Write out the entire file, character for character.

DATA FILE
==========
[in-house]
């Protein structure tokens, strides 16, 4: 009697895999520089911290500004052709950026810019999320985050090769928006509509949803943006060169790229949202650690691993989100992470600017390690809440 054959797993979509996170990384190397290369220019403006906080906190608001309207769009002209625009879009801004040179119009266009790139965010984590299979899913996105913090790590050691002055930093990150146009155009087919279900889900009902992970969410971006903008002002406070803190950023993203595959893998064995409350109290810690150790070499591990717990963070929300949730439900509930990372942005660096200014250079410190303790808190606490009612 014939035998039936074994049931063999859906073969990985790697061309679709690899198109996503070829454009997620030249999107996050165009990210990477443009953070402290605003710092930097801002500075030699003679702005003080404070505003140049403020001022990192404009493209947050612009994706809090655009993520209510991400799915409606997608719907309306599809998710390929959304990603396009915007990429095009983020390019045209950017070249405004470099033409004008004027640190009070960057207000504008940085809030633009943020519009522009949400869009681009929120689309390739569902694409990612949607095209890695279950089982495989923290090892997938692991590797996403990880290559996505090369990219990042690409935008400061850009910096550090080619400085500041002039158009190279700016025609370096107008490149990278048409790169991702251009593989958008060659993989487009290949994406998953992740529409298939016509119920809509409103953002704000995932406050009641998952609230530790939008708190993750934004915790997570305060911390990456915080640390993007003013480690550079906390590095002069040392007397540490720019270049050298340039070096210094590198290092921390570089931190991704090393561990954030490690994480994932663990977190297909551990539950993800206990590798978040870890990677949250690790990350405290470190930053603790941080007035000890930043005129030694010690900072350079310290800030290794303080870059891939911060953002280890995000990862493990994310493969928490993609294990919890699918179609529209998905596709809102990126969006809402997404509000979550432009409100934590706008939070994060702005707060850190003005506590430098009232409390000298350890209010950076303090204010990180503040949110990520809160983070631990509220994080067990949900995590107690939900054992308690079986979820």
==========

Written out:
[in-house]
């Protein structure tokens, strides 16, 4: 009697895999520089911290500004052709950026810019999320985050090769928006509509949803943006060169790229949202650690691993989100992470600017390690809440 054959797993979509996170990384190397290369220019403006906080906190608001309207769009002209625009879009801004040179119009266009790139965010984590299979899913996105913090790590050691002055930093990150146009155009087919279900889900009902992970969410971006903008002002406070803190950023993203595959893998064995409350109290810690150790070499591990717990963070929300949730439900509930990372942005660096200014250079410190303790808190606490009612 014939035998039936074994049931063999859906073969990985790697061309679709690899198109996503070829454009997620030249999107996050165009990210990477443009953070402290605003710092930097801002500075030699003679702005003080404070505003140049403020001022990192404009493209947050612009994706809090655009993520209510991400799915409606997608719907309306599809998710390929959304990603396009915007990429095009983020390019045209950017070249405004470099033409004008004027640190009070960057207000504008940085809030633009943020519009522009949400869009681009929120689309390739569902694409990612949607095209890695279950089982495989923290090892997938692991590797996403990880290559996505090369990219990042690409935008400061850009910096550090080619400085500041002039158009190279700016025609370096107008490149990278048409790169991702251009593989958008060659993989487009290949994406998953992740529409298939016509119920809509409103953002704000995932406050009641998952609230530790939008708190993750934004915790997570305060911390990456915080640390993007003013480690550079906390590095002069040392007397540490720019270049050298340039070096210094590198290092921390570089931190991704090393561990954030490690994480994932663990977190297909551990539950993800206990590798978040870890990677949250690790990350405290470190930053603790941080007035000890930043005129030694010690900072350079310290800030290794303080870059891939911060953002280890995000990862493990994310493969928490993609294990919890699918179609529209998905596709809102990126969006809402997404509000979550432009409100934590706008939070994060702005707060850190003005506590430098009232409390000298350890209010950076303090204010990180503040949110990520809160983070631990509220994080067990949900995590107690939900054992308690079986979820």